Arnzen: I try to write every morning for two hours, over the first cups of coffee. I'm a full-time writing teacher, though, so sometimes grading and preparations and other things get in the way. This is why I like flash: I don't feel like my whole day is required to draft and compose. I know before I ever start writing a flash that I can >probably< finish a good draft in one sitting and revise it later. Not always true. It's like "baby steps" -- easier to climb a hill than a mountain. Sometimes teaching gets in the way, but I try to remind myself that my own writing is just as important as my students'.
There are times when I'm not in the mood to write, and to be honest, I don't when my body and spirit tells me not to. I force myself to write daily because I know that if I start, the ideas will come and I'll get so immersed in the writing that I'll be productive. It's like diving into a pool -- once you're in, you swim. So trying to write every day in the morning is kind of like diving into the pool and seeing what happens. I never get writer's block. But I do get language burn-out. Editors reading this can empathize -- too much reading of other people's words, too much critiquing and editing and talking kind of wrings out the sponge. So there are times when I dive into that "pool" I was talking about, but there are too many other people in there, swimming around, and I get distracted.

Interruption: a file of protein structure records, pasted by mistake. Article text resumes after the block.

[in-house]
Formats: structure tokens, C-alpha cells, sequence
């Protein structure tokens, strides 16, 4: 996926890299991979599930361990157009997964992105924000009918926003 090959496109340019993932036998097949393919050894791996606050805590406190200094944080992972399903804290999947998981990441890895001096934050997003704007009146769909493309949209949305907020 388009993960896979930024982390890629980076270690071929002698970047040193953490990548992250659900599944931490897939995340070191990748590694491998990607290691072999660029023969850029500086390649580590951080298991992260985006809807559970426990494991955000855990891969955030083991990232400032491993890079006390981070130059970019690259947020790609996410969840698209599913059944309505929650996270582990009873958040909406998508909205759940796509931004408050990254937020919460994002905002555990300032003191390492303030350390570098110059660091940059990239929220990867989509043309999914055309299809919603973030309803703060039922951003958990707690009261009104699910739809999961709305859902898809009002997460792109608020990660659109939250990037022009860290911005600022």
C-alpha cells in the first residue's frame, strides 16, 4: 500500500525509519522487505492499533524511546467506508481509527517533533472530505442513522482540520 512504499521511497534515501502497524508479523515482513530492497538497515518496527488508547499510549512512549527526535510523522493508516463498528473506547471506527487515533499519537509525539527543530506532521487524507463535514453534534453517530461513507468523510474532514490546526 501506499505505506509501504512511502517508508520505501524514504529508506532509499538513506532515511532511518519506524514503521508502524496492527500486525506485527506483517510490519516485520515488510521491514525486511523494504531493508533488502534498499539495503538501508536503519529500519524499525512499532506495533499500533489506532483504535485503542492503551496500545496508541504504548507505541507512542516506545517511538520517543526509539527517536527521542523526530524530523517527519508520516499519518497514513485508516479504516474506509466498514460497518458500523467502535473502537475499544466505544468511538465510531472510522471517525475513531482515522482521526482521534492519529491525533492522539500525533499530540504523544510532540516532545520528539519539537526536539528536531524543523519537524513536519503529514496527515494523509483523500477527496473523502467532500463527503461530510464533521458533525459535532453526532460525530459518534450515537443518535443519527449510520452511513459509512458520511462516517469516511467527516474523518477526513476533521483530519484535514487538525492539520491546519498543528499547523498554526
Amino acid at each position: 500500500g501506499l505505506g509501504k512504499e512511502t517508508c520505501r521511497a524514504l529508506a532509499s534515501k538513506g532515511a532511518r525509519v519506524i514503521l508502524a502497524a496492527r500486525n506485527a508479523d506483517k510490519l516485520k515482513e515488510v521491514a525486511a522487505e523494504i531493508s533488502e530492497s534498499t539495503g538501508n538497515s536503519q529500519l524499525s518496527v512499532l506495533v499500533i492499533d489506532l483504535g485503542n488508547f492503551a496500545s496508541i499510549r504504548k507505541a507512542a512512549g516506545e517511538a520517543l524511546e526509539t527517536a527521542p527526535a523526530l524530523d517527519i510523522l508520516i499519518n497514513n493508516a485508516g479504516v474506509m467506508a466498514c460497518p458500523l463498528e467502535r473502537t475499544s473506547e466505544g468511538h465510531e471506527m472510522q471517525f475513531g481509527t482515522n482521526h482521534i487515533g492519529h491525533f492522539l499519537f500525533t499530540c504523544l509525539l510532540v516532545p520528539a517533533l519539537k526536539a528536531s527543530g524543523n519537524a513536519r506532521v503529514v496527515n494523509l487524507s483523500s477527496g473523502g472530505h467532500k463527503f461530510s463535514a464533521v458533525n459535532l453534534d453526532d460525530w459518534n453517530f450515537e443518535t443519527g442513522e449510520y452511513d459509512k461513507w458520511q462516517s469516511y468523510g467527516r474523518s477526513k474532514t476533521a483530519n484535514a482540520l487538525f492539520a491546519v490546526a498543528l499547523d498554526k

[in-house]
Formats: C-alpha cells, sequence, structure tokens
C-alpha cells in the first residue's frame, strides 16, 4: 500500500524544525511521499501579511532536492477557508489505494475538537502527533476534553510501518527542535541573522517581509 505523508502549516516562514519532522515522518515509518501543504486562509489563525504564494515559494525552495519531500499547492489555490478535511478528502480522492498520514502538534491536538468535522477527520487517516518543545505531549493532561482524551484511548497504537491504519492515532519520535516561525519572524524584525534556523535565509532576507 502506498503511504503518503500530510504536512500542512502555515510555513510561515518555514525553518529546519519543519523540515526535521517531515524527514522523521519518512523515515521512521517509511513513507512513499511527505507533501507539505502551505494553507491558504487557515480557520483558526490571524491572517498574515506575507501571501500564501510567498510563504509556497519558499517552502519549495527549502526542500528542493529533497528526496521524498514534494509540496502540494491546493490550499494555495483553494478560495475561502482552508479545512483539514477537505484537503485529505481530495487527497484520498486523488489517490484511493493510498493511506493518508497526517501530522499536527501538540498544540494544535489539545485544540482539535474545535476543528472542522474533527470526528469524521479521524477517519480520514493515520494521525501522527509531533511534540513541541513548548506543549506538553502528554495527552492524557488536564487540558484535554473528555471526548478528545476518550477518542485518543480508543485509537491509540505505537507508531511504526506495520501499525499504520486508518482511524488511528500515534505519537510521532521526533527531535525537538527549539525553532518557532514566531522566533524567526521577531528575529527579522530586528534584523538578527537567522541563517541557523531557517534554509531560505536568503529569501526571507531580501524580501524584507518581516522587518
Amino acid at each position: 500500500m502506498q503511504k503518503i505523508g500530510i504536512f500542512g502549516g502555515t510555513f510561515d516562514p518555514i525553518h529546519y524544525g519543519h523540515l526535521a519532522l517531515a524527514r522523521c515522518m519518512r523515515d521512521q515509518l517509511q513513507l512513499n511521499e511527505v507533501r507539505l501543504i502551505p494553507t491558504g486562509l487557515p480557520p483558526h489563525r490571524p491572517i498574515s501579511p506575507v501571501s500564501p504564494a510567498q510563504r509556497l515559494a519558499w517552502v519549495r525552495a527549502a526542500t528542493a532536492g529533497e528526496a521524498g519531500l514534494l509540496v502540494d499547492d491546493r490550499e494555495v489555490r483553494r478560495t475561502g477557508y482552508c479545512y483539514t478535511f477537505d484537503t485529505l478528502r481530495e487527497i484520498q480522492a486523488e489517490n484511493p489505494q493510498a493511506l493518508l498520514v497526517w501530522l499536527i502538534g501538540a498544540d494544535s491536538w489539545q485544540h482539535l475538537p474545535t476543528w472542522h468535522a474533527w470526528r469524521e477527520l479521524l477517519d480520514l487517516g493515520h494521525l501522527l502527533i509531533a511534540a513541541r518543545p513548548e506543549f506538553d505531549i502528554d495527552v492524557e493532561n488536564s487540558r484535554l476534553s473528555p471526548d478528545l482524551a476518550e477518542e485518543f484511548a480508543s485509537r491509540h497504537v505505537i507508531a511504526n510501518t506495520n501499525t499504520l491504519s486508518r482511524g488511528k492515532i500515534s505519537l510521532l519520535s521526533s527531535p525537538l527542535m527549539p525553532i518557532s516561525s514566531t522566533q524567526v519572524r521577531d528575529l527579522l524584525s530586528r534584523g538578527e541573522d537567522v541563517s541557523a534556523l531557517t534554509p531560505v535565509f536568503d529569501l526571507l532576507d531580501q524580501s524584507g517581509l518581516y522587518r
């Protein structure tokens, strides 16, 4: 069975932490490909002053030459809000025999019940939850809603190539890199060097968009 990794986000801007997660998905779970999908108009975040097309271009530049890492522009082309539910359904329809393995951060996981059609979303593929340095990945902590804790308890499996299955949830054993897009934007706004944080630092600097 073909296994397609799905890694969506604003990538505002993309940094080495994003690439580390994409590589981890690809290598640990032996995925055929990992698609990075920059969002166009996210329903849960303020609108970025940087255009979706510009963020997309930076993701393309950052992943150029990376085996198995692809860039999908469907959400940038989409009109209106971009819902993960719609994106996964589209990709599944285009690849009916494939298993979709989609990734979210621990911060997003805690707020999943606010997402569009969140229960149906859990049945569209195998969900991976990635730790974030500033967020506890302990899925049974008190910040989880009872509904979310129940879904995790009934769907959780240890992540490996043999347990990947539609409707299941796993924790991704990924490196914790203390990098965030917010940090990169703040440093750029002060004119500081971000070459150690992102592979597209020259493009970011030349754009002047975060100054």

Schatz: Where do you find inspiration for your writing?
Arnzen: In the reader. It's that simple. I don't try to come up with ideas; they come to me. I find them at the bottom of that pool I was talking about before. Dive in and it's there. The well hasn't run dry yet. I know that as long as I can surprise myself, I can surprise my reader, and so writing -- especially horror writing -- is like a constant search in the murky unknown on a quest to be surprised. I do outline or plot out ideas sometimes, but I let the story take charge once I've started writing and edit it later.
Schatz: What are your thoughts on online critiquing groups?
Arnzen: Editors and writers used to have a teacher-student relationship; the writer is like an apprentice to the craft, under the editor. I don't think that's the case so much anymore, because the competition is so fierce for publishing spots that editors expect writers to be full-blown pros when they get them. So writers need to share their experiences and bounce ideas off each other to really learn to develop those skills that editors are expecting you to have.